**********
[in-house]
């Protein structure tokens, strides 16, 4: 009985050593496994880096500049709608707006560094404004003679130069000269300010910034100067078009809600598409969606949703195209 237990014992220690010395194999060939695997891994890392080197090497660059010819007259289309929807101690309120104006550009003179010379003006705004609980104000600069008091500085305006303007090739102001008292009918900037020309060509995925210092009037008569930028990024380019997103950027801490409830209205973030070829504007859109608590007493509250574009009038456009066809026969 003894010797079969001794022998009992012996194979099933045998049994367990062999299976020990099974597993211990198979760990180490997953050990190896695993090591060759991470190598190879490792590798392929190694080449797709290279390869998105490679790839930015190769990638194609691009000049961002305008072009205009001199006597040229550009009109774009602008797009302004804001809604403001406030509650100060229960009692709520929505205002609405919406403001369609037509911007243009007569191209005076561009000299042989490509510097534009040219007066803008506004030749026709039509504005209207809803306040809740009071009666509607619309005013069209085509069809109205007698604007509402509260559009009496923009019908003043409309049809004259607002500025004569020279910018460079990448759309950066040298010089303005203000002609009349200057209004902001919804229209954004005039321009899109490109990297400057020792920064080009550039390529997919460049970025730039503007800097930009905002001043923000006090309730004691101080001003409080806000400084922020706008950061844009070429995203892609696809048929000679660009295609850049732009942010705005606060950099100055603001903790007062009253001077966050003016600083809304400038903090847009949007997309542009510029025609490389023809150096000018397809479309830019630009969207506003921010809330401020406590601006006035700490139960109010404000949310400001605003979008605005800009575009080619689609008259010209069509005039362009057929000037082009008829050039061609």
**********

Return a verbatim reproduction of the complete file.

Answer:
[in-house]
């Protein structure tokens, strides 16, 4: 009985050593496994880096500049709608707006560094404004003679130069000269300010910034100067078009809600598409969606949703195209 237990014992220690010395194999060939695997891994890392080197090497660059010819007259289309929807101690309120104006550009003179010379003006705004609980104000600069008091500085305006303007090739102001008292009918900037020309060509995925210092009037008569930028990024380019997103950027801490409830209205973030070829504007859109608590007493509250574009009038456009066809026969 003894010797079969001794022998009992012996194979099933045998049994367990062999299976020990099974597993211990198979760990180490997953050990190896695993090591060759991470190598190879490792590798392929190694080449797709290279390869998105490679790839930015190769990638194609691009000049961002305008072009205009001199006597040229550009009109774009602008797009302004804001809604403001406030509650100060229960009692709520929505205002609405919406403001369609037509911007243009007569191209005076561009000299042989490509510097534009040219007066803008506004030749026709039509504005209207809803306040809740009071009666509607619309005013069209085509069809109205007698604007509402509260559009009496923009019908003043409309049809004259607002500025004569020279910018460079990448759309950066040298010089303005203000002609009349200057209004902001919804229209954004005039321009899109490109990297400057020792920064080009550039390529997919460049970025730039503007800097930009905002001043923000006090309730004691101080001003409080806000400084922020706008950061844009070429995203892609696809048929000679660009295609850049732009942010705005606060950099100055603001903790007062009253001077966050003016600083809304400038903090847009949007997309542009510029025609490389023809150096000018397809479309830019630009969207506003921010809330401020406590601006006035700490139960109010404000949310400001605003979008605005800009575009080619689609008259010209069509005039362009057929000037082009008829050039061609």